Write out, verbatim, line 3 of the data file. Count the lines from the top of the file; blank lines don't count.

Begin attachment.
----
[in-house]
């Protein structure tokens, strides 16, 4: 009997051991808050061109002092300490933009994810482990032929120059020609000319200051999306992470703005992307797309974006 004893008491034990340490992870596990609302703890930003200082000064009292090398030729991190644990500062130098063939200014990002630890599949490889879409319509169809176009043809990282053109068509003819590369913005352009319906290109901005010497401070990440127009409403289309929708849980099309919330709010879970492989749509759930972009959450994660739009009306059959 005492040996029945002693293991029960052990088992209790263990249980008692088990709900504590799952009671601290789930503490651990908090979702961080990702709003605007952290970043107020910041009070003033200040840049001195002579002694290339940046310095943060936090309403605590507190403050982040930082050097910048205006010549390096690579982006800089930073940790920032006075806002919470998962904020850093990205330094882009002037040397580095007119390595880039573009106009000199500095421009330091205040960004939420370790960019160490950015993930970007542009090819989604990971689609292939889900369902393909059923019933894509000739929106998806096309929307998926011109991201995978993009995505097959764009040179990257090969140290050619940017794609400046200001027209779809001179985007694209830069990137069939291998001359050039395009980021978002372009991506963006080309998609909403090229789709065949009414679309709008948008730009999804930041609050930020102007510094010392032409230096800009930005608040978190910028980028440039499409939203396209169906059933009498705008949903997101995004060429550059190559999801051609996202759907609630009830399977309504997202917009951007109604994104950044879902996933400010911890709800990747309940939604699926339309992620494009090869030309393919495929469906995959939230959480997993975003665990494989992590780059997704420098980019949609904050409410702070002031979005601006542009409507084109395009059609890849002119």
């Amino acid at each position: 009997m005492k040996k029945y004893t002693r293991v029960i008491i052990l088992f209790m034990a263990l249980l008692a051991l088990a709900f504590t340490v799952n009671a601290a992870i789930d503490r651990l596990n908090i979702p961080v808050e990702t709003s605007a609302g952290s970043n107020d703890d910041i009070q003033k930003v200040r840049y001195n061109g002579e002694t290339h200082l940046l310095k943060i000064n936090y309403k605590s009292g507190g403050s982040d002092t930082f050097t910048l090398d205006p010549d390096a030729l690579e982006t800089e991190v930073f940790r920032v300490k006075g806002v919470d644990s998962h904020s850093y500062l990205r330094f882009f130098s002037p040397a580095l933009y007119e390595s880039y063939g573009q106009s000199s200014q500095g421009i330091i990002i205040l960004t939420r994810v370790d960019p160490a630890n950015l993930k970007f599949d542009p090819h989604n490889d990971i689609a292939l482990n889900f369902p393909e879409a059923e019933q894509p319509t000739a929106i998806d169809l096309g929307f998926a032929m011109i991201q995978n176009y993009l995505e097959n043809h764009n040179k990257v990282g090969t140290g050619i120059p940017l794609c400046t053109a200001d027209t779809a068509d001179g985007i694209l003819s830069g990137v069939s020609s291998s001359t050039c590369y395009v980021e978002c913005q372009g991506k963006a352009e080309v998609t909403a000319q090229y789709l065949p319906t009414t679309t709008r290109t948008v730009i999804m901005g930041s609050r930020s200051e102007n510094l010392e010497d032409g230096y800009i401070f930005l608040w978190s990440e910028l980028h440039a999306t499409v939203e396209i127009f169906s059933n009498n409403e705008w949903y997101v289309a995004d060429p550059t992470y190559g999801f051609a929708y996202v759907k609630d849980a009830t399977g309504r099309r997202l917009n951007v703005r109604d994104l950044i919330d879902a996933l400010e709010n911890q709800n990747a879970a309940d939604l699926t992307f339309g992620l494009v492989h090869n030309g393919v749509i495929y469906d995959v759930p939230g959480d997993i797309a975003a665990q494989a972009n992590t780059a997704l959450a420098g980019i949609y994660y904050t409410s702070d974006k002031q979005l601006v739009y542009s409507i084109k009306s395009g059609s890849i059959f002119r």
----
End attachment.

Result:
């Amino acid at each position: 009997m005492k040996k029945y004893t002693r293991v029960i008491i052990l088992f209790m034990a263990l249980l008692a051991l088990a709900f504590t340490v799952n009671a601290a992870i789930d503490r651990l596990n908090i979702p961080v808050e990702t709003s605007a609302g952290s970043n107020d703890d910041i009070q003033k930003v200040r840049y001195n061109g002579e002694t290339h200082l940046l310095k943060i000064n936090y309403k605590s009292g507190g403050s982040d002092t930082f050097t910048l090398d205006p010549d390096a030729l690579e982006t800089e991190v930073f940790r920032v300490k006075g806002v919470d644990s998962h904020s850093y500062l990205r330094f882009f130098s002037p040397a580095l933009y007119e390595s880039y063939g573009q106009s000199s200014q500095g421009i330091i990002i205040l960004t939420r994810v370790d960019p160490a630890n950015l993930k970007f599949d542009p090819h989604n490889d990971i689609a292939l482990n889900f369902p393909e879409a059923e019933q894509p319509t000739a929106i998806d169809l096309g929307f998926a032929m011109i991201q995978n176009y993009l995505e097959n043809h764009n040179k990257v990282g090969t140290g050619i120059p940017l794609c400046t053109a200001d027209t779809a068509d001179g985007i694209l003819s830069g990137v069939s020609s291998s001359t050039c590369y395009v980021e978002c913005q372009g991506k963006a352009e080309v998609t909403a000319q090229y789709l065949p319906t009414t679309t709008r290109t948008v730009i999804m901005g930041s609050r930020s200051e102007n510094l010392e010497d032409g230096y800009i401070f930005l608040w978190s990440e910028l980028h440039a999306t499409v939203e396209i127009f169906s059933n009498n409403e705008w949903y997101v289309a995004d060429p550059t992470y190559g999801f051609a929708y996202v759907k609630d849980a009830t399977g309504r099309r997202l917009n951007v703005r109604d994104l950044i919330d879902a996933l400010e709010n911890q709800n990747a879970a309940d939604l699926t992307f339309g992620l494009v492989h090869n030309g393919v749509i495929y469906d995959v759930p939230g959480d997993i797309a975003a665990q494989a972009n992590t780059a997704l959450a420098g980019i949609y994660y904050t409410s702070d974006k002031q979005l601006v739009y542009s409507i084109k009306s395009g059609s890849i059959f002119r």